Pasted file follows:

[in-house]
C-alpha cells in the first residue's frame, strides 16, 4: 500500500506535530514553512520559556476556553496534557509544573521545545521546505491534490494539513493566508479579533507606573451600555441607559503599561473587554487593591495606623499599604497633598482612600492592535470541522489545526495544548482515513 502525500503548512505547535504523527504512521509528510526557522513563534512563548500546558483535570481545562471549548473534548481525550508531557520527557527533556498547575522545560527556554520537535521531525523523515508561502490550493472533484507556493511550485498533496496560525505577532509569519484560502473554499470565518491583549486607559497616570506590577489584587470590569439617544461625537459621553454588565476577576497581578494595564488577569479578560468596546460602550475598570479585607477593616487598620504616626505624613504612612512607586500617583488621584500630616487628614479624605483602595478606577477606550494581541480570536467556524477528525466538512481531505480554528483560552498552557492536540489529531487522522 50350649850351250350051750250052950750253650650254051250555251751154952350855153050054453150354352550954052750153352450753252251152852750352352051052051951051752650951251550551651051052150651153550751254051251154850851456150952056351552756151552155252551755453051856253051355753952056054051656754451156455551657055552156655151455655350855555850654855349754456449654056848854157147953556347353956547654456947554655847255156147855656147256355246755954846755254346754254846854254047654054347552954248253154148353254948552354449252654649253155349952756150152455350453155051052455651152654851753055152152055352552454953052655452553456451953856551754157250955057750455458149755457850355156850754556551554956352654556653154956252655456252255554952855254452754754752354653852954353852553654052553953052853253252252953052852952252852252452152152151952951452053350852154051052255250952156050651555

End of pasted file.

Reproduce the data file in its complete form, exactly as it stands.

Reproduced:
[in-house]
C-alpha cells in the first residue's frame, strides 16, 4: 500500500506535530514553512520559556476556553496534557509544573521545545521546505491534490494539513493566508479579533507606573451600555441607559503599561473587554487593591495606623499599604497633598482612600492592535470541522489545526495544548482515513 502525500503548512505547535504523527504512521509528510526557522513563534512563548500546558483535570481545562471549548473534548481525550508531557520527557527533556498547575522545560527556554520537535521531525523523515508561502490550493472533484507556493511550485498533496496560525505577532509569519484560502473554499470565518491583549486607559497616570506590577489584587470590569439617544461625537459621553454588565476577576497581578494595564488577569479578560468596546460602550475598570479585607477593616487598620504616626505624613504612612512607586500617583488621584500630616487628614479624605483602595478606577477606550494581541480570536467556524477528525466538512481531505480554528483560552498552557492536540489529531487522522 50350649850351250350051750250052950750253650650254051250555251751154952350855153050054453150354352550954052750153352450753252251152852750352352051052051951051752650951251550551651051052150651153550751254051251154850851456150952056351552756151552155252551755453051856253051355753952056054051656754451156455551657055552156655151455655350855555850654855349754456449654056848854157147953556347353956547654456947554655847255156147855656147256355246755954846755254346754254846854254047654054347552954248253154148353254948552354449252654649253155349952756150152455350453155051052455651152654851753055152152055352552454953052655452553456451953856551754157250955057750455458149755457850355156850754556551554956352654556653154956252655456252255554952855254452754754752354653852954353852553654052553953052853253252252953052852952252852252452152152151952951452053350852154051052255250952156050651555